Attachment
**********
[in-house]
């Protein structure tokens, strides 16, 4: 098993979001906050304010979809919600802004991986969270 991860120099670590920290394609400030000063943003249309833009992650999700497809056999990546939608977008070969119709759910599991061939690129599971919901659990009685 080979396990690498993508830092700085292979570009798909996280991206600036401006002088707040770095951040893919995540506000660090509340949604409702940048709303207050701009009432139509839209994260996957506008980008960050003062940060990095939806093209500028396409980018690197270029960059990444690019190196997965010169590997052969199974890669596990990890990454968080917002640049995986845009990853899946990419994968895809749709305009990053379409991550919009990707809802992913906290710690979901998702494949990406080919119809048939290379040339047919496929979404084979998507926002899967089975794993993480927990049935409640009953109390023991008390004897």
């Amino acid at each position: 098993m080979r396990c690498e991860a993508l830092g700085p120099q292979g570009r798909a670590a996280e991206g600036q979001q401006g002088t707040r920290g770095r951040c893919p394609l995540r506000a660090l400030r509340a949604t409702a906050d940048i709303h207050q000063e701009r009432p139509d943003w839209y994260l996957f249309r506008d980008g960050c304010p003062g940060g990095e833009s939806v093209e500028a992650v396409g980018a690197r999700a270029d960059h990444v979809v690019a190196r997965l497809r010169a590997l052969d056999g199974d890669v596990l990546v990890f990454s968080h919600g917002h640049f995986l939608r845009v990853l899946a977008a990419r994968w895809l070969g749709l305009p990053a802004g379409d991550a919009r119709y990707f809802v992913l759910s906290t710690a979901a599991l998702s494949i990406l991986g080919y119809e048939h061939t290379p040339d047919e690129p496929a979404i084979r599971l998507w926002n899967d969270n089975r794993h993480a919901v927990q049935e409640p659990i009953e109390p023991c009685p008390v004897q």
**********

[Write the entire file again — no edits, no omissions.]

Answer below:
[in-house]
């Protein structure tokens, strides 16, 4: 098993979001906050304010979809919600802004991986969270 991860120099670590920290394609400030000063943003249309833009992650999700497809056999990546939608977008070969119709759910599991061939690129599971919901659990009685 080979396990690498993508830092700085292979570009798909996280991206600036401006002088707040770095951040893919995540506000660090509340949604409702940048709303207050701009009432139509839209994260996957506008980008960050003062940060990095939806093209500028396409980018690197270029960059990444690019190196997965010169590997052969199974890669596990990890990454968080917002640049995986845009990853899946990419994968895809749709305009990053379409991550919009990707809802992913906290710690979901998702494949990406080919119809048939290379040339047919496929979404084979998507926002899967089975794993993480927990049935409640009953109390023991008390004897």
């Amino acid at each position: 098993m080979r396990c690498e991860a993508l830092g700085p120099q292979g570009r798909a670590a996280e991206g600036q979001q401006g002088t707040r920290g770095r951040c893919p394609l995540r506000a660090l400030r509340a949604t409702a906050d940048i709303h207050q000063e701009r009432p139509d943003w839209y994260l996957f249309r506008d980008g960050c304010p003062g940060g990095e833009s939806v093209e500028a992650v396409g980018a690197r999700a270029d960059h990444v979809v690019a190196r997965l497809r010169a590997l052969d056999g199974d890669v596990l990546v990890f990454s968080h919600g917002h640049f995986l939608r845009v990853l899946a977008a990419r994968w895809l070969g749709l305009p990053a802004g379409d991550a919009r119709y990707f809802v992913l759910s906290t710690a979901a599991l998702s494949i990406l991986g080919y119809e048939h061939t290379p040339d047919e690129p496929a979404i084979r599971l998507w926002n899967d969270n089975r794993h993480a919901v927990q049935e409640p659990i009953e109390p023991c009685p008390v004897q």